Imaging Modality of Choice for Pre-Operative Cochlear Imaging: HRCT vs. MRI Temporal Bone TC01-TC04
Dr. Poornima Digge,
Senior Resident, Department of Radiology, Kasturba Medical College, Manipal-576104, Karnataka, India.
Introduction: Congenital inner ear malformations occur as a result of the arrest or aberrance of inner ear development due to the heredity, gene mutation or other factors. Ever since the availability of cochlear implants, pre-operative evaluation by imaging of temporal bone has gained much attention. Precise selection of the candidate for cochlear implant dependent on preoperative radiological investigations. Only CT (Computed Tomography) and MRI (Magnetic Resonance Imaging) can provide a better picture of anatomy and pathology.
Aim: To compare pre-operative imaging findings of both MRI and High Resolution Computed Tomography (HRCT) temporal bone and to find the best modality of choice in patients with bilateral profound Sensorineural Hearing Loss (SNHL).
Materials and Methods: This was a prospective, longitudinal, observational study conducted between June 2010 to November 2012. A total of 144 temporal bones were evaluated in 72 children with bilateral profound SNHL with congenital inner ear malformations. Each temporal bone was considered as a single case (144 cases). All the patients underwent HRCT and high field MRI study. MRI study included T2 W axial 3D FIESTA (Fast Imaging Employing Steady-state Acquisition) sequence. Anatomic abnormalities in each temporal bone were described and noted. For complete and better evaluation of Vestibulo-Cochlear Nerve (VCN) additional 3D oblique parasagittal view was taken perpendicular to the internal auditory canal with a small Field Of View (FOV).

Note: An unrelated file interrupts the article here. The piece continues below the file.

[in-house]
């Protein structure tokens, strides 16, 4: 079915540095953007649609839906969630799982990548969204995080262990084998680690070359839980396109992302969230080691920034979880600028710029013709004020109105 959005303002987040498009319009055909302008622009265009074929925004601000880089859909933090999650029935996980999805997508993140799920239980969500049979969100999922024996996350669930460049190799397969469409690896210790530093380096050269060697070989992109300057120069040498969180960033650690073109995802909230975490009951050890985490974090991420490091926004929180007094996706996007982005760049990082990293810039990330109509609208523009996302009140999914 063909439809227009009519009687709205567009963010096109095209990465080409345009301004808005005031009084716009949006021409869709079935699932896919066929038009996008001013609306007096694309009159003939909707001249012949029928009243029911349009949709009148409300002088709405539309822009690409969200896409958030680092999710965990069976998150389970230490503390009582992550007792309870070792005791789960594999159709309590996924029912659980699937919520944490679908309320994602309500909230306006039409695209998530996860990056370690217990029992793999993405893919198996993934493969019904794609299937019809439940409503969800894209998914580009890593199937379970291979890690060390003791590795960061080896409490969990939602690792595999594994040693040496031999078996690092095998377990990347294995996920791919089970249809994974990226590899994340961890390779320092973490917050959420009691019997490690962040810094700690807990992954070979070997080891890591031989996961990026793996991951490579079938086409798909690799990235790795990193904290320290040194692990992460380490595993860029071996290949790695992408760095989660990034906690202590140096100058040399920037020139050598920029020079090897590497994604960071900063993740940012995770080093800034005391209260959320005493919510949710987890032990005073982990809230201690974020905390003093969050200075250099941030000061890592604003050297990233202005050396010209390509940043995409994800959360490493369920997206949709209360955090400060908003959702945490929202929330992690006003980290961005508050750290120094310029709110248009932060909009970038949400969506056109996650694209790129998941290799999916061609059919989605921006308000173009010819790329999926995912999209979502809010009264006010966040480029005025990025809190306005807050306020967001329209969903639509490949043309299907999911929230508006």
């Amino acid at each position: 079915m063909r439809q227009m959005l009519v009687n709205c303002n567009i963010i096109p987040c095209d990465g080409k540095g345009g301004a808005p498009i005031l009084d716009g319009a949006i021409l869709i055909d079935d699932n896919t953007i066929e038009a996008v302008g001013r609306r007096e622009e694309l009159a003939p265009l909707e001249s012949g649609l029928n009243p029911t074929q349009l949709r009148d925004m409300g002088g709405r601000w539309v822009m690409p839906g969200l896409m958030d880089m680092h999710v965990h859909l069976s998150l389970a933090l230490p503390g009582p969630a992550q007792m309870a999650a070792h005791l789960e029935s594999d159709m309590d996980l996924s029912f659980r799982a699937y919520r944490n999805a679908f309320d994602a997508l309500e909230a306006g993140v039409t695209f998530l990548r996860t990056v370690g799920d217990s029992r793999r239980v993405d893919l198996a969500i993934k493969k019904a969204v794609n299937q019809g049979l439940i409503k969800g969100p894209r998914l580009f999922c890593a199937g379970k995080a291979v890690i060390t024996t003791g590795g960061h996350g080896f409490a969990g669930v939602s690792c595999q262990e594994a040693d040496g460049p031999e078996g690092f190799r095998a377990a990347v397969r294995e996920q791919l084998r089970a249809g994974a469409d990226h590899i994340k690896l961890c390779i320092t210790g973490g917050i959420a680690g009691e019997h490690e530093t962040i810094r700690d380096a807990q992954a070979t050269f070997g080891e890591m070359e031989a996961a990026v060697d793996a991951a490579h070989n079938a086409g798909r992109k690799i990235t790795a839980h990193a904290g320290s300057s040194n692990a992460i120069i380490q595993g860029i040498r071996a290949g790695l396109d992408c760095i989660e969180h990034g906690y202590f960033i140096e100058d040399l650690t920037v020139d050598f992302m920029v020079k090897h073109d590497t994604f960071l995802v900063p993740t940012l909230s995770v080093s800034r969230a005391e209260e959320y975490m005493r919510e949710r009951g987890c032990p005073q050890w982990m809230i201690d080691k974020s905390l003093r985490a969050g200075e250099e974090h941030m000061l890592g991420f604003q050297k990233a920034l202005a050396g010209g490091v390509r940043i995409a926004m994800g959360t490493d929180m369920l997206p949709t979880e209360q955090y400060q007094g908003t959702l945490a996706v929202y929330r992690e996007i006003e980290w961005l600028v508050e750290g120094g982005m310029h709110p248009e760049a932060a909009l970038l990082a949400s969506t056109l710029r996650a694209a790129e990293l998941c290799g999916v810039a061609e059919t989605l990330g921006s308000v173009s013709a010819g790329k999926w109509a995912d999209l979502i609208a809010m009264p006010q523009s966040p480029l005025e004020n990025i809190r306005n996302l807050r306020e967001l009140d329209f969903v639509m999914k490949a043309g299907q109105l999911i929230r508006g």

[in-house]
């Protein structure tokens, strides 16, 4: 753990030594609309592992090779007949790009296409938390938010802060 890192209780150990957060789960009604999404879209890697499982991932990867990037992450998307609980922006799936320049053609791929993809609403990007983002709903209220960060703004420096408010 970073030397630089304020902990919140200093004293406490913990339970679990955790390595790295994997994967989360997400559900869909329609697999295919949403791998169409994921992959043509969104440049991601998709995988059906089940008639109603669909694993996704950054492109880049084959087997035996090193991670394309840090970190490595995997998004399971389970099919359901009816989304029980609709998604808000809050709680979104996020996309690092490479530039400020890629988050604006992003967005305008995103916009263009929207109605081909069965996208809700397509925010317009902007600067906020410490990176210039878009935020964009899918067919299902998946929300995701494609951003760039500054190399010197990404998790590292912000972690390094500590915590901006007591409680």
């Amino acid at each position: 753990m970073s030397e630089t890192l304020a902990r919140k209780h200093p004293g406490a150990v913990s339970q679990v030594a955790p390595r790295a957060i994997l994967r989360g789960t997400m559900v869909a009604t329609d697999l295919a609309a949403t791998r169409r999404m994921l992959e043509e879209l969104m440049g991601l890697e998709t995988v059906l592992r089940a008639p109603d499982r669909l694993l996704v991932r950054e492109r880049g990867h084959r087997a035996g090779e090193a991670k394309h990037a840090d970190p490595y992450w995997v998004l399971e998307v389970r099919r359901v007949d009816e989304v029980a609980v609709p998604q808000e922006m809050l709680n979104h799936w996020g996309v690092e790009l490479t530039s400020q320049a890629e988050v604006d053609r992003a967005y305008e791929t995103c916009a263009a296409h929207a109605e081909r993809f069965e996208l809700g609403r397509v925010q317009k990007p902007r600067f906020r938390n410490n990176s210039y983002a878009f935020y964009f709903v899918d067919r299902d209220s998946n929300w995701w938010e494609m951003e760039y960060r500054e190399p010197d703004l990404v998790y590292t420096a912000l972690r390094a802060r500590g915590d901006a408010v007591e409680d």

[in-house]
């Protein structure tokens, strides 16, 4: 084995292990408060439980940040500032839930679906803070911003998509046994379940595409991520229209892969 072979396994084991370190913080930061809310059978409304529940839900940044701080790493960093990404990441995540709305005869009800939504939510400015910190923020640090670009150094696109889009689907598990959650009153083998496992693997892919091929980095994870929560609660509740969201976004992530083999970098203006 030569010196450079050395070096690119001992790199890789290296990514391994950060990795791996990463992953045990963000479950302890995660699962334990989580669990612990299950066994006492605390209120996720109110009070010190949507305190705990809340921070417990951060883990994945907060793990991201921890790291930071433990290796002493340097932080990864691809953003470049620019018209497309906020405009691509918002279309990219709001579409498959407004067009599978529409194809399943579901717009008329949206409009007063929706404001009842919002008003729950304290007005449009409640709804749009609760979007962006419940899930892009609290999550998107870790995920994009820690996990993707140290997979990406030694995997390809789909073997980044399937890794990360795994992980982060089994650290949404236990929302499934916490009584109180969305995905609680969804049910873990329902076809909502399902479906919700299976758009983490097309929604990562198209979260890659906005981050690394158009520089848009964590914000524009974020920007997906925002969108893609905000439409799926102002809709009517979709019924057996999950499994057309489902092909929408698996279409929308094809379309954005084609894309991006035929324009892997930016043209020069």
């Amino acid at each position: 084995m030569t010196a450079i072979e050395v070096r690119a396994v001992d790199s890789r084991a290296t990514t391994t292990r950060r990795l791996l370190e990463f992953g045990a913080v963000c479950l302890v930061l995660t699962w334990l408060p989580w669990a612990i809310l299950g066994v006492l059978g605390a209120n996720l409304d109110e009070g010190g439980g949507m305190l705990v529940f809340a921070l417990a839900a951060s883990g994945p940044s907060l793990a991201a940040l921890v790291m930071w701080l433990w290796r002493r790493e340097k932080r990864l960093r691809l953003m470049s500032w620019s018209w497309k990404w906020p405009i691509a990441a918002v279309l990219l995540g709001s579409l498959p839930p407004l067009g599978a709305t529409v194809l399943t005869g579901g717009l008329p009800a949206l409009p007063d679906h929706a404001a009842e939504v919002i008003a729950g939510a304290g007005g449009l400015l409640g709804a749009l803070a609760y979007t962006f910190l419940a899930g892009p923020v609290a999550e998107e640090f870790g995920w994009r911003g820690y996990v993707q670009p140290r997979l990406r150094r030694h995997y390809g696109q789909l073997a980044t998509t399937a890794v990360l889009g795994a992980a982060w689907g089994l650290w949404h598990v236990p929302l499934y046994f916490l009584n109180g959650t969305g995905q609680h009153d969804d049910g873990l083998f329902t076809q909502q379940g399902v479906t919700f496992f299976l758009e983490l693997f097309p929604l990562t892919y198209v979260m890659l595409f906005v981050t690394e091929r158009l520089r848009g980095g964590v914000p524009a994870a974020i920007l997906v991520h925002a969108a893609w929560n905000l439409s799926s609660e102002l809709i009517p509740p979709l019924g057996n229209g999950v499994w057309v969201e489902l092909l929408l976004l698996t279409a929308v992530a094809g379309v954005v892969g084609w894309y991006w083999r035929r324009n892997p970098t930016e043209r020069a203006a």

Results: HRCT and MRI allowed accurate detection of inner ear malformations in children with bilateral SNHL. Majority of the patients presented with multiple structural abnormalities of inner ear. The common pathologies detected in the study were semicircular canal abnormality (89/144) followed by cochlear abnormalities (39/144). Most common cochlear abnormality was Mondiniís deformity (14/144). MRI demonstrated absent of vestibulo-cochlear nerve in 15 cases.
Conclusion: Few abnormalities of inner ear are better illustrated on CT, while others are better showed on MRI. Hence, neither HRCT nor MRI of the brain and temporal bones appears to be adequate imaging modality rather they are complementary to each other for pre-operative imaging of cochlear implantation.